1. Beasts of the Southern Wild– No matter how skilled a filmmaker is, rarely does a movie come along that creates a cinematic world that is seething with a new kind of life, a world or vision that movies haven’t seen before. Director Benh Zeitlin, working with a do-it-yourself low budget commune of filmmaking talent and some extraordinary “non-professional” performers, does that with Beasts of the Southern Wild. The ferocious story of Hushpuppy (the amazingly talented child actress Quvenzhané Wallis) and her small, increasingly hopeless village on the other side of a Louisiana levee is filled with fantastical, visually stunning sequences as well as low budget narrative economy. It is this year’s biggest contradiction, and its biggest success.
2. Amour– Michael Haneke’s second movie in a row to win the Cannes Film Festival’s highest honor (the Palme D’or) is the director’s most empathetic and devastating work to date. As the camera lingers in the apartment of Georges and Anne (legendary French performers Jean-Louis Trintignant and Emanuelle Riva in devastatingly good form), we become privy to the elderly Parisian couple’s tender, haunting final moments together. It is a slow crawl toward death, absent plot twists or Haneke’s sadism. Watching it yields no pleasure, but everything from the incredible performances to the wonderfully precise camera movement lingers long after the movie ends.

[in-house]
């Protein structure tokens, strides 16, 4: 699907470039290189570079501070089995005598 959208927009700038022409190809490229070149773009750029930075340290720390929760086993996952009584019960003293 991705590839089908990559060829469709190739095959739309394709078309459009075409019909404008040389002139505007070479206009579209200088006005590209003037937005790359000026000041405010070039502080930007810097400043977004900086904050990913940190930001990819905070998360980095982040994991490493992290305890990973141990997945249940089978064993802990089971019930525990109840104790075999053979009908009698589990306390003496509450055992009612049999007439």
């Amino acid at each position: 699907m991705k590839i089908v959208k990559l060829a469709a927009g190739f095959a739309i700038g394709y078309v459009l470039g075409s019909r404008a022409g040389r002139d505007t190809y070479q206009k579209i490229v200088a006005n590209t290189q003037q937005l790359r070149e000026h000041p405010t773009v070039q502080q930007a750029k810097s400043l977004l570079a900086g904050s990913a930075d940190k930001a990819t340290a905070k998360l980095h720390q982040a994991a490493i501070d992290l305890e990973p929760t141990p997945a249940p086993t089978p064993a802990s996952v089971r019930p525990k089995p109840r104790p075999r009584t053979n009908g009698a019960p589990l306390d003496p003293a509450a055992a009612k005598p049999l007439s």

The Queen of Versailles Directed by: Lauren Greenfield Written by: N/A Starring: Jaqueline Siegel & David Siegel
Lauren Greenfield’s documentary The Queen of Versailles has images that perfectly define post-2008 recession America. In the wake of the massive layoffs of most of their maid staff, the once impossibly rich Siegel family live in an immaculate 26,000 square foot mansion littered with old food plates, dozens of misplaced toys and covered in dog shit.
Documentaries like this are a product not just of skillful filmmaking and probing insight, but also luck. Greenfield started filming two years before the financial meltdown that nearly crumbles David Siegel’s time share empire, Westgate Estates. Him, his wife Jackie, their eight children (seven of which they made and one who is a niece they took in) and their pets were preparing to move into what would’ve been the biggest home in America.